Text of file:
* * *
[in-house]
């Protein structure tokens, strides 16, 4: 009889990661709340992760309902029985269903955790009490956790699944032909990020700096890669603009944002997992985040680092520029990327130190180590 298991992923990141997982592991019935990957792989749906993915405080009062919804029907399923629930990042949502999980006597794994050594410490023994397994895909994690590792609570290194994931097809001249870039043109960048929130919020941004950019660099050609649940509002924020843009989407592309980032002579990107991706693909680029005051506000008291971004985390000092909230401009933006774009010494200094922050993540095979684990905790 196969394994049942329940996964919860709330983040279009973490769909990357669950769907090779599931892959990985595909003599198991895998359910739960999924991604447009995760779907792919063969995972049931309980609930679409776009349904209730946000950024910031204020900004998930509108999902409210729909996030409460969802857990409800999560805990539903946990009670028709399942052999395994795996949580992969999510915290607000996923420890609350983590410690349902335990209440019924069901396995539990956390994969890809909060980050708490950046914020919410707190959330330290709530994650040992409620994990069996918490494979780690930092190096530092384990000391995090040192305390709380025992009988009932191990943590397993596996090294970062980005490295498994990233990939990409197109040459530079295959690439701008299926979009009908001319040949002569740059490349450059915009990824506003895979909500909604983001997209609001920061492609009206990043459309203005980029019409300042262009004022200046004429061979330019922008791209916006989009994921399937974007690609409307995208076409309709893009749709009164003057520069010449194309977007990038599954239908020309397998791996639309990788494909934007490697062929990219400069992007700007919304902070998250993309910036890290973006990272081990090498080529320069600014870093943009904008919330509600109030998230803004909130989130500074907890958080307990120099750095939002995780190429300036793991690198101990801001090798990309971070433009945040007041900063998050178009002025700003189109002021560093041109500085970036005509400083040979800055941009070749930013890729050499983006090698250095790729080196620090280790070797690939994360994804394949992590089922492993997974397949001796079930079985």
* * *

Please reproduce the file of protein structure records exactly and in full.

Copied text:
[in-house]
């Protein structure tokens, strides 16, 4: 009889990661709340992760309902029985269903955790009490956790699944032909990020700096890669603009944002997992985040680092520029990327130190180590 298991992923990141997982592991019935990957792989749906993915405080009062919804029907399923629930990042949502999980006597794994050594410490023994397994895909994690590792609570290194994931097809001249870039043109960048929130919020941004950019660099050609649940509002924020843009989407592309980032002579990107991706693909680029005051506000008291971004985390000092909230401009933006774009010494200094922050993540095979684990905790 196969394994049942329940996964919860709330983040279009973490769909990357669950769907090779599931892959990985595909003599198991895998359910739960999924991604447009995760779907792919063969995972049931309980609930679409776009349904209730946000950024910031204020900004998930509108999902409210729909996030409460969802857990409800999560805990539903946990009670028709399942052999395994795996949580992969999510915290607000996923420890609350983590410690349902335990209440019924069901396995539990956390994969890809909060980050708490950046914020919410707190959330330290709530994650040992409620994990069996918490494979780690930092190096530092384990000391995090040192305390709380025992009988009932191990943590397993596996090294970062980005490295498994990233990939990409197109040459530079295959690439701008299926979009009908001319040949002569740059490349450059915009990824506003895979909500909604983001997209609001920061492609009206990043459309203005980029019409300042262009004022200046004429061979330019922008791209916006989009994921399937974007690609409307995208076409309709893009749709009164003057520069010449194309977007990038599954239908020309397998791996639309990788494909934007490697062929990219400069992007700007919304902070998250993309910036890290973006990272081990090498080529320069600014870093943009904008919330509600109030998230803004909130989130500074907890958080307990120099750095939002995780190429300036793991690198101990801001090798990309971070433009945040007041900063998050178009002025700003189109002021560093041109500085970036005509400083040979800055941009070749930013890729050499983006090698250095790729080196620090280790070797690939994360994804394949992590089922492993997974397949001796079930079985």